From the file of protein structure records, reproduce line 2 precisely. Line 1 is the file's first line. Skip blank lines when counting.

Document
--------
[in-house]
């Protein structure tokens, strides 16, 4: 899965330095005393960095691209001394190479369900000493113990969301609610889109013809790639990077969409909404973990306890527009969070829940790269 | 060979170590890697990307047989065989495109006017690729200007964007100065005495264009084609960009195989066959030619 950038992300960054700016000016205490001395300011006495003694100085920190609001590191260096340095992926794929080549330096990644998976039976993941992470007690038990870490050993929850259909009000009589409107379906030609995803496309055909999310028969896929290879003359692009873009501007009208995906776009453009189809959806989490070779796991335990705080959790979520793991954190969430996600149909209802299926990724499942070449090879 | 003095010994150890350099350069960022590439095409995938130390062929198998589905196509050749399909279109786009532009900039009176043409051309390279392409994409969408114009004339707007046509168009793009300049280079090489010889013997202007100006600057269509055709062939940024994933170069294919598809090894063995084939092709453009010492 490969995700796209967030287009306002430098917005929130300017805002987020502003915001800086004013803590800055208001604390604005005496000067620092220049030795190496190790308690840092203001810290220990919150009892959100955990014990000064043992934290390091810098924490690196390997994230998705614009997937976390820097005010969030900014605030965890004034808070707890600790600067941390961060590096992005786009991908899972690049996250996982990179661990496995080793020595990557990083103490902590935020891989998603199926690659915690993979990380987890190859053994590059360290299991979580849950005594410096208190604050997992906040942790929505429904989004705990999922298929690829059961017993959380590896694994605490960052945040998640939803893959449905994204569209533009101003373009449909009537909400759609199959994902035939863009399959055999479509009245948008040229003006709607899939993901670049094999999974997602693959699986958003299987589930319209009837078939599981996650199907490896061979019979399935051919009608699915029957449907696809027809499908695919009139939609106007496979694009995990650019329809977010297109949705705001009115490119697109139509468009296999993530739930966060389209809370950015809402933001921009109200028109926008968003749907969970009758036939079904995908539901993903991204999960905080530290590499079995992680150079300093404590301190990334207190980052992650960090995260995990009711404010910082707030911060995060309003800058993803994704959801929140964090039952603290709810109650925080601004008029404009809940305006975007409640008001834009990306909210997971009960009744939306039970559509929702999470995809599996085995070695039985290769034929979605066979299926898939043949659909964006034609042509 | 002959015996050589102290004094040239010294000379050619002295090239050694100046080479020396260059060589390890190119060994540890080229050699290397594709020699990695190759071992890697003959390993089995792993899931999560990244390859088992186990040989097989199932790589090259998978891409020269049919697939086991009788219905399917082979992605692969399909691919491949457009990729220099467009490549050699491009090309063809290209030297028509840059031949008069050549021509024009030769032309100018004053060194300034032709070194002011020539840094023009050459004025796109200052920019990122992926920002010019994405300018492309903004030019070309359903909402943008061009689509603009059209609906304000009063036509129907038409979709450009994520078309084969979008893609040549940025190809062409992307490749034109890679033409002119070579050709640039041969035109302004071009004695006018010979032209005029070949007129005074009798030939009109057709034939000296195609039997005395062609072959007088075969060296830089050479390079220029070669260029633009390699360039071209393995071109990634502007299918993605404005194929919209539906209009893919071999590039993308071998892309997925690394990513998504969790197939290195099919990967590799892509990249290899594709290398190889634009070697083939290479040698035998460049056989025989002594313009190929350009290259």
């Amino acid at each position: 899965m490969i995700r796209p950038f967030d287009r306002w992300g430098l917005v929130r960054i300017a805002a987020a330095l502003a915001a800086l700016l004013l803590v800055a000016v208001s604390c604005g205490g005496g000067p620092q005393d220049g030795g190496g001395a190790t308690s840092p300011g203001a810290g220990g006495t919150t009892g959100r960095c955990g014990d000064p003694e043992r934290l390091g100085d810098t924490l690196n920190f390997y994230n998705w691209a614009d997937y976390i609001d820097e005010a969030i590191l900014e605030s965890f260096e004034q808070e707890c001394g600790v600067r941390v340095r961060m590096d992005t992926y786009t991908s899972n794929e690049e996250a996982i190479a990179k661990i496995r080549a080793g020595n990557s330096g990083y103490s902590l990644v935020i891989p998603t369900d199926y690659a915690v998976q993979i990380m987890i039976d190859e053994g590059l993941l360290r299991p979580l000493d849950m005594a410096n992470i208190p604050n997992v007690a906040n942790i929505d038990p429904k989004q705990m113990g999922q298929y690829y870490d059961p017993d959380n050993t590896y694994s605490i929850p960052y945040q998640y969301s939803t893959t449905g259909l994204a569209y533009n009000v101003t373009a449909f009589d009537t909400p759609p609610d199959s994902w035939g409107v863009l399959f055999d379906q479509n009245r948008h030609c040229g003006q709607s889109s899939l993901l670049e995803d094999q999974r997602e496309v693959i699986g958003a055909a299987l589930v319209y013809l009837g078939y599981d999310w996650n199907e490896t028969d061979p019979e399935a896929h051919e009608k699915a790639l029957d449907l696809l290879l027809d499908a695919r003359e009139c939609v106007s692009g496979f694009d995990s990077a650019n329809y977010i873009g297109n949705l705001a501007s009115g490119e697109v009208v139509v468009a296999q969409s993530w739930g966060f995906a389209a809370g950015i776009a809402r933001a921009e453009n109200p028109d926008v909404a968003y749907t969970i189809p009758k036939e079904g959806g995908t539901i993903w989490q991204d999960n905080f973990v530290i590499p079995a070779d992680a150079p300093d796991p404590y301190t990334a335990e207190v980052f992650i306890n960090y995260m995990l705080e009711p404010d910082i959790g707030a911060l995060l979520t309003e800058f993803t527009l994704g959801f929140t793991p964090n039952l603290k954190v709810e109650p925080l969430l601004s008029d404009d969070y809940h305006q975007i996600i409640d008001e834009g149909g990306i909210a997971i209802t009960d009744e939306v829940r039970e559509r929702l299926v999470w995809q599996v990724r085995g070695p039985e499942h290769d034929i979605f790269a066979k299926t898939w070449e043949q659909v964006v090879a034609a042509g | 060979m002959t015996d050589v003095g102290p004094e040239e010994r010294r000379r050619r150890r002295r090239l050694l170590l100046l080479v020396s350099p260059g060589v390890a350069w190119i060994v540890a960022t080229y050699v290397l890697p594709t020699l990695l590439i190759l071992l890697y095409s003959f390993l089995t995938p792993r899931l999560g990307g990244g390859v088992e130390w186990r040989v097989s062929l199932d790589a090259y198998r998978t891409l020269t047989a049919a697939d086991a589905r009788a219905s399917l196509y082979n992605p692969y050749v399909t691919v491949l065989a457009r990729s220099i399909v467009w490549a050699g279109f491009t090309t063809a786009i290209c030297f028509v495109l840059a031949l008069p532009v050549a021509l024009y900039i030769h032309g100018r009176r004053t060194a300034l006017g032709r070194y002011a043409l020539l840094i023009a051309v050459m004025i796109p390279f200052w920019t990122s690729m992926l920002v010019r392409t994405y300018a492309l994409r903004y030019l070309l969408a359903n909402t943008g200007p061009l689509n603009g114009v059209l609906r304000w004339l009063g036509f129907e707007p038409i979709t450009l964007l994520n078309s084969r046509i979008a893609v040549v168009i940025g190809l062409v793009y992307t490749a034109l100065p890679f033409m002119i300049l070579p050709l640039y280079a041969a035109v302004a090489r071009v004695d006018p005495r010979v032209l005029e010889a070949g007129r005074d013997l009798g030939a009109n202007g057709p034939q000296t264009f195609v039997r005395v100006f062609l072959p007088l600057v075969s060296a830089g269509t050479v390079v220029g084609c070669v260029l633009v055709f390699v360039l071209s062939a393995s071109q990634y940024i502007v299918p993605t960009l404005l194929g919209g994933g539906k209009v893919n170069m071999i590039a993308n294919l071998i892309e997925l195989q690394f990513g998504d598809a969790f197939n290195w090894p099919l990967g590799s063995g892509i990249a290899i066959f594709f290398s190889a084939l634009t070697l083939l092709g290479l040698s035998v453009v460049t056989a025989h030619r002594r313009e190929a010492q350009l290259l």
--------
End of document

């Protein structure tokens, strides 16, 4: 899965330095005393960095691209001394190479369900000493113990969301609610889109013809790639990077969409909404973990306890527009969070829940790269 | 060979170590890697990307047989065989495109006017690729200007964007100065005495264009084609960009195989066959030619 950038992300960054700016000016205490001395300011006495003694100085920190609001590191260096340095992926794929080549330096990644998976039976993941992470007690038990870490050993929850259909009000009589409107379906030609995803496309055909999310028969896929290879003359692009873009501007009208995906776009453009189809959806989490070779796991335990705080959790979520793991954190969430996600149909209802299926990724499942070449090879 | 003095010994150890350099350069960022590439095409995938130390062929198998589905196509050749399909279109786009532009900039009176043409051309390279392409994409969408114009004339707007046509168009793009300049280079090489010889013997202007100006600057269509055709062939940024994933170069294919598809090894063995084939092709453009010492 490969995700796209967030287009306002430098917005929130300017805002987020502003915001800086004013803590800055208001604390604005005496000067620092220049030795190496190790308690840092203001810290220990919150009892959100955990014990000064043992934290390091810098924490690196390997994230998705614009997937976390820097005010969030900014605030965890004034808070707890600790600067941390961060590096992005786009991908899972690049996250996982990179661990496995080793020595990557990083103490902590935020891989998603199926690659915690993979990380987890190859053994590059360290299991979580849950005594410096208190604050997992906040942790929505429904989004705990999922298929690829059961017993959380590896694994605490960052945040998640939803893959449905994204569209533009101003373009449909009537909400759609199959994902035939863009399959055999479509009245948008040229003006709607899939993901670049094999999974997602693959699986958003299987589930319209009837078939599981996650199907490896061979019979399935051919009608699915029957449907696809027809499908695919009139939609106007496979694009995990650019329809977010297109949705705001009115490119697109139509468009296999993530739930966060389209809370950015809402933001921009109200028109926008968003749907969970009758036939079904995908539901993903991204999960905080530290590499079995992680150079300093404590301190990334207190980052992650960090995260995990009711404010910082707030911060995060309003800058993803994704959801929140964090039952603290709810109650925080601004008029404009809940305006975007409640008001834009990306909210997971009960009744939306039970559509929702999470995809599996085995070695039985290769034929979605066979299926898939043949659909964006034609042509 | 002959015996050589102290004094040239010294000379050619002295090239050694100046080479020396260059060589390890190119060994540890080229050699290397594709020699990695190759071992890697003959390993089995792993899931999560990244390859088992186990040989097989199932790589090259998978891409020269049919697939086991009788219905399917082979992605692969399909691919491949457009990729220099467009490549050699491009090309063809290209030297028509840059031949008069050549021509024009030769032309100018004053060194300034032709070194002011020539840094023009050459004025796109200052920019990122992926920002010019994405300018492309903004030019070309359903909402943008061009689509603009059209609906304000009063036509129907038409979709450009994520078309084969979008893609040549940025190809062409992307490749034109890679033409002119070579050709640039041969035109302004071009004695006018010979032209005029070949007129005074009798030939009109057709034939000296195609039997005395062609072959007088075969060296830089050479390079220029070669260029633009390699360039071209393995071109990634502007299918993605404005194929919209539906209009893919071999590039993308071998892309997925690394990513998504969790197939290195099919990967590799892509990249290899594709290398190889634009070697083939290479040698035998460049056989025989002594313009190929350009290259």